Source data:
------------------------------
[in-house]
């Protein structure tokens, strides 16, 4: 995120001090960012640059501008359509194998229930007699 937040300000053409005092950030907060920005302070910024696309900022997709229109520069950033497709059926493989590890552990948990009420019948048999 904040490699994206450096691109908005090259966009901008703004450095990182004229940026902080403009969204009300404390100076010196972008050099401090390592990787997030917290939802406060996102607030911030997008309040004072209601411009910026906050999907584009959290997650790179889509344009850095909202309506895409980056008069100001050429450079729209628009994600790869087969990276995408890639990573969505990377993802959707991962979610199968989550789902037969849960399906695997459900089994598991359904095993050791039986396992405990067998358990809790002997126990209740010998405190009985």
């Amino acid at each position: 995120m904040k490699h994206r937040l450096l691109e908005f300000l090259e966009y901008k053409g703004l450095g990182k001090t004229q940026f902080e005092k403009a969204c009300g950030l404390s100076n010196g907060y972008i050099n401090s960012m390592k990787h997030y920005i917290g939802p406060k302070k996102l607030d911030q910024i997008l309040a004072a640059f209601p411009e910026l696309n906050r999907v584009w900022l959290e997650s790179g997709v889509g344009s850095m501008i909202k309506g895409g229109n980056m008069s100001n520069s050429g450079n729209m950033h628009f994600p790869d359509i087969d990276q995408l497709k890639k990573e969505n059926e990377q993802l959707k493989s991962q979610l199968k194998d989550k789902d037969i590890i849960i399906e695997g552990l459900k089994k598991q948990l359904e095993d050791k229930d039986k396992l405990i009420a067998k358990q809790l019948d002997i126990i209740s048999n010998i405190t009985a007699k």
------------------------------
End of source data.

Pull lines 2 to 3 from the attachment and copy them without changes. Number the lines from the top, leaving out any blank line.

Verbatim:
């Protein structure tokens, strides 16, 4: 995120001090960012640059501008359509194998229930007699 937040300000053409005092950030907060920005302070910024696309900022997709229109520069950033497709059926493989590890552990948990009420019948048999 904040490699994206450096691109908005090259966009901008703004450095990182004229940026902080403009969204009300404390100076010196972008050099401090390592990787997030917290939802406060996102607030911030997008309040004072209601411009910026906050999907584009959290997650790179889509344009850095909202309506895409980056008069100001050429450079729209628009994600790869087969990276995408890639990573969505990377993802959707991962979610199968989550789902037969849960399906695997459900089994598991359904095993050791039986396992405990067998358990809790002997126990209740010998405190009985």
């Amino acid at each position: 995120m904040k490699h994206r937040l450096l691109e908005f300000l090259e966009y901008k053409g703004l450095g990182k001090t004229q940026f902080e005092k403009a969204c009300g950030l404390s100076n010196g907060y972008i050099n401090s960012m390592k990787h997030y920005i917290g939802p406060k302070k996102l607030d911030q910024i997008l309040a004072a640059f209601p411009e910026l696309n906050r999907v584009w900022l959290e997650s790179g997709v889509g344009s850095m501008i909202k309506g895409g229109n980056m008069s100001n520069s050429g450079n729209m950033h628009f994600p790869d359509i087969d990276q995408l497709k890639k990573e969505n059926e990377q993802l959707k493989s991962q979610l199968k194998d989550k789902d037969i590890i849960i399906e695997g552990l459900k089994k598991q948990l359904e095993d050791k229930d039986k396992l405990i009420a067998k358990q809790l019948d002997i126990i209740s048999n010998i405190t009985a007699k």